Virginia Injury Lawyer Talks About Multimillion Dollar Settlements | Shapiro, Washburn & Sharp

Virginia personal injury lawyer with the biggest settlementsOne of the most frustrating things about providing free consumer information in the health and safety field is that we cannot tell many consumers about our Virginia (VA) based injury law firm’s best multimillion dollar settlements with railroads, insurance companies, and major corporations. 

The reason we cannot tell you about some of these best, major million dollar settlements is due to confidentiality agreements which are demanded in many multimillion dollar lawsuits. It almost seems like the bigger the case, and especially in the multimillion dollar settlements, the railroads or big corporations are demanding confidentiality to avoid bad publicity, or to shield themselves from other injury or death lawsuits involving the unsafe product or condition.

It places a difficult ethical dilemma on our Virginia personal injury lawyers when these demands come in the face of a multimillion dollar settlement offer. On the one hand, we may have fought the railroad or corporation for several years and finally convinced them to pay our client millions in compensation; on the other hand, the railroad or corporation might demand confidentiality or they will not settle the case at all. This leads to the tough question: Do we tell a client to walk away from what could be a multimillion dollar settlement and trust the jury in the case? While we do trust juries, it is hard not to take a bird in the hand when millions are on the table and several years of litigation have already taken place.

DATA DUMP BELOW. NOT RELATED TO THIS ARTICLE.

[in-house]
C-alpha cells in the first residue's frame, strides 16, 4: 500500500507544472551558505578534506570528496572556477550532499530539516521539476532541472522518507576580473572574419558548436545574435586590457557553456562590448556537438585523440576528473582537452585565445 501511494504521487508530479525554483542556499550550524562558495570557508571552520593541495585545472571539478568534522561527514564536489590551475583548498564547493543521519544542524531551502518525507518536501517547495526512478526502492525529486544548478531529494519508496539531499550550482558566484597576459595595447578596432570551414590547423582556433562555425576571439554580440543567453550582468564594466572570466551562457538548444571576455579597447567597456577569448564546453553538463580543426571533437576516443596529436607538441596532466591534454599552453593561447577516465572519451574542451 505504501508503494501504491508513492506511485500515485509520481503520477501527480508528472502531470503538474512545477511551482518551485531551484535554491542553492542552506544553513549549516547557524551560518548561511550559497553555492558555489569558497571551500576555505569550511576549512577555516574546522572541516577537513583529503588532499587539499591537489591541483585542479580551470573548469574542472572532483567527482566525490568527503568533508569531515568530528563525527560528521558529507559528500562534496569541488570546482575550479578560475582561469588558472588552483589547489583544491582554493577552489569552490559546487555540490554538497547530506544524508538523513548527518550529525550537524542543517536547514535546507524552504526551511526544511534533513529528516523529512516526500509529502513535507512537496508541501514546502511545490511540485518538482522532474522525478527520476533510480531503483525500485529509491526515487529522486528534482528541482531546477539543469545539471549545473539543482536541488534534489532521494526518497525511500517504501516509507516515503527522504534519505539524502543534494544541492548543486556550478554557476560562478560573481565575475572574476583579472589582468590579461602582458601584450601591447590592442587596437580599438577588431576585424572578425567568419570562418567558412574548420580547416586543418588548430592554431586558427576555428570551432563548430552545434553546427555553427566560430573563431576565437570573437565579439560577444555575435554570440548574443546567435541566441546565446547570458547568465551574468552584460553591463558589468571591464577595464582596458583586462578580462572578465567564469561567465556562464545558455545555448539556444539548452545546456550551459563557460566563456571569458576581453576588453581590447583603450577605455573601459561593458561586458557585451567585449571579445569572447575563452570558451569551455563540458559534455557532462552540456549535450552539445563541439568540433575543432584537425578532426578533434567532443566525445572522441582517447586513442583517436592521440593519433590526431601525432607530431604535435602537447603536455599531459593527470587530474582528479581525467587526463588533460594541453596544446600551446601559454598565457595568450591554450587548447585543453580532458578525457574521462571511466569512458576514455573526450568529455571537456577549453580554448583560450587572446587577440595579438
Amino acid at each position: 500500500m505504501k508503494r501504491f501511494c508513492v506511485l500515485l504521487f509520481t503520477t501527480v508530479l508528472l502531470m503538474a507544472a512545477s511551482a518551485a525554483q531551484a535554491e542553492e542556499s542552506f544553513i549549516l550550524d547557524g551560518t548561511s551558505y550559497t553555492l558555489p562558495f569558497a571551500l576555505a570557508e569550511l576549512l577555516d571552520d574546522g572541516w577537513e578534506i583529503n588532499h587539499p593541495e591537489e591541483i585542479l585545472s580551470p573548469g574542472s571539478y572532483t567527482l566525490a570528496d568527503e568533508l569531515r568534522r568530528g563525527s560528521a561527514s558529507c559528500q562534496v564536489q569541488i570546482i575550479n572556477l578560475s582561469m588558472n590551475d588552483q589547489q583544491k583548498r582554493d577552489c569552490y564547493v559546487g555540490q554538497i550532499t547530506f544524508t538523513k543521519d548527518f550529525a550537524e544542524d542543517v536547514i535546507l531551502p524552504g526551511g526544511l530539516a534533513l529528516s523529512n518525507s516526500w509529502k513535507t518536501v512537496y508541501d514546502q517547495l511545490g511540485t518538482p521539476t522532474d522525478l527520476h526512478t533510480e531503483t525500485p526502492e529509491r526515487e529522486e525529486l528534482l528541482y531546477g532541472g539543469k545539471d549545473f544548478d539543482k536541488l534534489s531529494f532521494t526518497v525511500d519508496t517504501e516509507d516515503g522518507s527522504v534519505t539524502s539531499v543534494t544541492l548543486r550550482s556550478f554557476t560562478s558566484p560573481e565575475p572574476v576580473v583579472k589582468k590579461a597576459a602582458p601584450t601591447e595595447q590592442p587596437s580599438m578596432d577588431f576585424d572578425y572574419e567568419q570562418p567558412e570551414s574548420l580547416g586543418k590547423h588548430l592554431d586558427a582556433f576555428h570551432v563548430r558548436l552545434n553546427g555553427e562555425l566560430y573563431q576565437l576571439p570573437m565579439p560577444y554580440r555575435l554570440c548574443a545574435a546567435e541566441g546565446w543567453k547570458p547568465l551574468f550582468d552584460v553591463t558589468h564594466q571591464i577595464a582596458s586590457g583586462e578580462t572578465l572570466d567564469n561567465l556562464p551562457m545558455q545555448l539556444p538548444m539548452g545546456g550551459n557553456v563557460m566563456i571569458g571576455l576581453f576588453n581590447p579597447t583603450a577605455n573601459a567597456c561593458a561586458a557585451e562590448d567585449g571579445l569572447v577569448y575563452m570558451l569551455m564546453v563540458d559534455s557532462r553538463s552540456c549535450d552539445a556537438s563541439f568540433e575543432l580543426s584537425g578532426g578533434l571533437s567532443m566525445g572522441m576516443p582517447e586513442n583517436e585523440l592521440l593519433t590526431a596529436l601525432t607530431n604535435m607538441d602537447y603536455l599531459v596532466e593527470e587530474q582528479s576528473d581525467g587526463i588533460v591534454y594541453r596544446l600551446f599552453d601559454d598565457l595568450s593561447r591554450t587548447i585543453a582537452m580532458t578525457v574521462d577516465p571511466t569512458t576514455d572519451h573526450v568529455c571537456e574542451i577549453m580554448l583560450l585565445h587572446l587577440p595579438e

Many years ago, we settled a case involving serious paralysis to our client. The railroad demanded confidentiality or else they would simply not pay the millions of dollars. Our client opted to accept the settlement with the confidentiality terms.  What could we say? In that case, the cause was not a faulty product, so we really could not tell the client that keeping the amount and the circumstances secret would necessarily mean another railroad worker might suffer the same fate.  It would have been different if a faulty or defective item of equipment was involved.

In another major case, we represented a gas station attendant who suffered brain injury and major orthopedic injuries.  It was already public that a Virginia jury had awarded $46 million ($60 million with interest) to the plaintiff. During the appeal process, however, the railroad involved in that case was prepared to settle for substantial sums of money but only with a written confidentiality clause that prohibited any attorney or our client from disclosing the monetary terms of the settlement to end the appeal and finally settle the $60 million case. Naturally, we cannot ethically tell a client to turn down millions of dollars, again where there is not obvious potential that the situation will be repeated, like with a faulty product. It is ultimately the client’s decision as we work for our clients.

Another issue that arises often is whether we can disclose to consumers the facts of the case. For example, in a fault product situation, the issue is whether we can discuss a defect in a particular product or what went wrong, to help prevent a future injury from occurring. When  possible, we try to prevent this by agreeing that the confidentiality only extends to the amount of the settlement or its terms. This is preferable because it can help prevent another consumer from suffering a similar type of serious injury and only the amount of the multimillion dollar settlement is kept secret. This is a better scenario, as we can publicize a dangerous product or condition to make others aware of the hazard.

In closing, this is why our Virginia injury lawyers feel hamstrung and cannot tell consumers about some of our biggest and best personal injury settlements. Nonetheless, wherever possible, we try to inform consumers about the health and safety concerns that arose in a prior injury or wrongful death case to help prevent a future accident or wrongful death, whether in Virginia or elsewhere.